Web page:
APU Honors College Rhetoric Groups


If the idea of a lonely genius working in bleak isolation is a myth, if greatness is really catalyzed by the presence of others, we should take note. And perhaps we should try to do what the Inklings did. In our own creative endeavors. In invention and technology. In business. In research, community service, and out reach.

—Dr. Diana Glyer, Bandersnatch, page 161

In this passage, Dr. Diana Glyer encourages her readers to take a cue from the Inklings - a collaborative group of writers that included J. R. R. Tolkien and C. S. Lewis - and recognize that working with others inspires originality, challenges ideas, and ultimately strengthens all “creative endeavors.”

Glyer’s work looms large behind the way she and her colleagues have structured APU’s honors college program. This semester, I have the pleasure of teaching a Rhetoric Group class, which is one of six key components of the immersive honors-college experience. In addition to traditional lectures, students deliver speeches, attend events in the greater Los Angeles area, and collaborate on large-scale research projects.

Rhetoric Groups function as the collaborative fulcrum of these other parts. Inspired by Dr. Glyer’s work, Rhetoric Groups provide a collaborative space for students to engage one and another’s writing and ideas.

Unlike lectures or workshops, Rhetoric Group meetings function like large writing center appointments.

Instead of describing these dynamic meetings myself or using the description from the APU website, I will let the students tell you what exactly their groups are up to.

During one class session, I asked students to develop a mission statement for their groups; their insightful responses are below.

Group 1: The purpose of our Rhetoric Group is multifaceted. We want to seek to help each other develop ideas past the superficial. We seek to make one another clearer communicators. We refine and weed out distractions. By having others around us, we can better to bridge the gap between what we mean and what we say.

We are also a group of idea-makers. If one of us has a certain topic in mind, the rest of us jump in to offer fresh insights, potential evidence, and constructive criticism as necessary. We are not shy to give praise or critique. There have been several times when one of us enters with nothing more than a wisp of an idea, but leave with a concrete understanding. We are equipped to carry out the steps necessary to complete our creative process.

Rhetoric group challenges us to grow in expressing our personal views as well. It is one thing to come in with an idea that has never been heard before by anyone else on the planet. It is another to share it and take ownership for one’s idea. Once we vocalize our ideas to the group, it helps us to begin the process of investigating what we believe, why, and whether or not it is truly valid. In our Rhetoric Group, critique is not an attack on your character; instead, it is the step towards improving ourselves in the end.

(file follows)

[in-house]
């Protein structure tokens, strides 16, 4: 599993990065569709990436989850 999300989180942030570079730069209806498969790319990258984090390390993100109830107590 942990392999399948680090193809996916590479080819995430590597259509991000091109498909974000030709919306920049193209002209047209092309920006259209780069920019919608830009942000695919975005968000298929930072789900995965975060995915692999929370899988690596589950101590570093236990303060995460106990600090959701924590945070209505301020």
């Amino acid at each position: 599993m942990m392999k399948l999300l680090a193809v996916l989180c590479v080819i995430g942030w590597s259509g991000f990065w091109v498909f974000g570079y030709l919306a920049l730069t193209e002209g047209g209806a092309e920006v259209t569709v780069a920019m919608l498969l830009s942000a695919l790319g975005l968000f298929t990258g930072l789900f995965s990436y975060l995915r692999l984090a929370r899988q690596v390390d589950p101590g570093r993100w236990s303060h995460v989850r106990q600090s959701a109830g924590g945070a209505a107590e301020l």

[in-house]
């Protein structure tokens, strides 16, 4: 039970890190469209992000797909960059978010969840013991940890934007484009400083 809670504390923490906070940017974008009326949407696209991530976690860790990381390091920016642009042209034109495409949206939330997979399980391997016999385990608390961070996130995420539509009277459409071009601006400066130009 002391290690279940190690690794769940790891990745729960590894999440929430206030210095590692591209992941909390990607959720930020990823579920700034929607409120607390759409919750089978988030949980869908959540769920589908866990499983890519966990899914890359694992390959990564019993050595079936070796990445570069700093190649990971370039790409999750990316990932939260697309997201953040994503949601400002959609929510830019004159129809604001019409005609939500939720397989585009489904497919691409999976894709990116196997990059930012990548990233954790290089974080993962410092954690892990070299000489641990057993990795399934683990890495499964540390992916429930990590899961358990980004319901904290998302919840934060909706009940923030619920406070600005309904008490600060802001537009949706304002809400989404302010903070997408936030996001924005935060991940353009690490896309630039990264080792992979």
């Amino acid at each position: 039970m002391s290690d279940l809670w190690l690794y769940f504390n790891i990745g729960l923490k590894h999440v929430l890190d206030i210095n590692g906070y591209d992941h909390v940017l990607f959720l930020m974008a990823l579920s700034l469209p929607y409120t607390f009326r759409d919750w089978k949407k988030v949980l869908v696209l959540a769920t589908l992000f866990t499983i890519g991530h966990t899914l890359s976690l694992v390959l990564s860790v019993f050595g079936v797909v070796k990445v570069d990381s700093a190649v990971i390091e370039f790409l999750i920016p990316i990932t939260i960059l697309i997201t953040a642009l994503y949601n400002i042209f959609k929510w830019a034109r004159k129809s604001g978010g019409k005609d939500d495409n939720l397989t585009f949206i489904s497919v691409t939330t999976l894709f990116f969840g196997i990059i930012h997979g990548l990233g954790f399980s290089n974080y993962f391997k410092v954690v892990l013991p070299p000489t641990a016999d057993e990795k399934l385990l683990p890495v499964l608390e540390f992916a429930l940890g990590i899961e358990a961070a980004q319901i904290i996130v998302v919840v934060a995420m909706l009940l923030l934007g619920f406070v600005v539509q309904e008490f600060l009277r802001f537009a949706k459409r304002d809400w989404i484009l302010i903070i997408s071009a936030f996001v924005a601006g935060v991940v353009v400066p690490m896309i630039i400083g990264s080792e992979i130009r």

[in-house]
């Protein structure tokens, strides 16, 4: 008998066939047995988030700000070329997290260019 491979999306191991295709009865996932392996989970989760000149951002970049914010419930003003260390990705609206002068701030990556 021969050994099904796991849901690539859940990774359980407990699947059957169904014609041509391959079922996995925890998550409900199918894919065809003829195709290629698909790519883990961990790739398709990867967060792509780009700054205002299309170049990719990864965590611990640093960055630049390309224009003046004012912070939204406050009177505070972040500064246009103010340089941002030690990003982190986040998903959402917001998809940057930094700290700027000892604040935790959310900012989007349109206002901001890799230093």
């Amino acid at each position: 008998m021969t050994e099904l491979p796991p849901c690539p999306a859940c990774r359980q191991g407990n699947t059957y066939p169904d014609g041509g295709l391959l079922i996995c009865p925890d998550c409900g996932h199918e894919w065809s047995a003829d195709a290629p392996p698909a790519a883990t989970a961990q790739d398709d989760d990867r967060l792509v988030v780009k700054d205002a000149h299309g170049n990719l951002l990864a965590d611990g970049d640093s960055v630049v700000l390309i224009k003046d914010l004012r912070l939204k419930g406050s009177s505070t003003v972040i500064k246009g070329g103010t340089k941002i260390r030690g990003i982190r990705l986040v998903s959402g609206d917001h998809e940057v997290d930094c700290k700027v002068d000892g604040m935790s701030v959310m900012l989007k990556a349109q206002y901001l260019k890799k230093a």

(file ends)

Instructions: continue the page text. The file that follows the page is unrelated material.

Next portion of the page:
Critique, ideas, praise, and refinement: this is what our Rhetoric Group strives to inspire.

Group 2: Our rhetoric group is a collaboration of thinkers who help mold each others’ ideas into articulate conversation with each other and with classical authors. Together, we work to focus our ideas and grow as writers and thinkers and friends who want to do their best work.

Our style of interaction allows us to give and receive feedback from a new perspective, where we each come as unique individuals interacting and wrestling with the same texts. This is a safe place to struggle with big ideas and not know exactly what the answer is, where we can seek truth together.

Since we are all vocal and free with our ideas, it sparks creative conversation and leads us towards ideas that we would never have come to by ourselves. When we strive, we strive together, and when we take criticism, we take it as a group. Our individual minds create an ever-changing discussion, moving from many ideas into a collective view on a subject. We find our flaw in continual conversation, but that flaw becomes our greatest strength when we focus down into one mind. Together, we are seeking to learn to take criticism and use it to better ourselves and work.  

Group 3: Rhetoric groups act as a place to bounce creative ideas off one another, allowing us to pitch new ideas, while simultaneously offering specific criticism to improve current projects. Through this process, other members notice the nuances that the author may have overlooked, which is what evolves a good paper into a great one.

This process requires each of us to place ourselves both as an author and as a part of an audience, taking on multiple point of views to account for various perceptions of a piece. Since each member of a group shares similar projects, it is an effective way to gain a better understanding of a project, or assignment, because various members can contribute in unique ways through suggesting ideas or emphasizing points others may have not thought of before. We are able to respectfully listen to one another and new perspectives can be developed because each member is required to be a listener and a writer.

Collaboration and open-mindedness are essential aspects of rhetoric group, as individuals must be willing to share their works with one another, but also be willing to receive corrections. The effectiveness of the group is based on how willing the members are to share their works and ideas, being open to new methods and perspectives.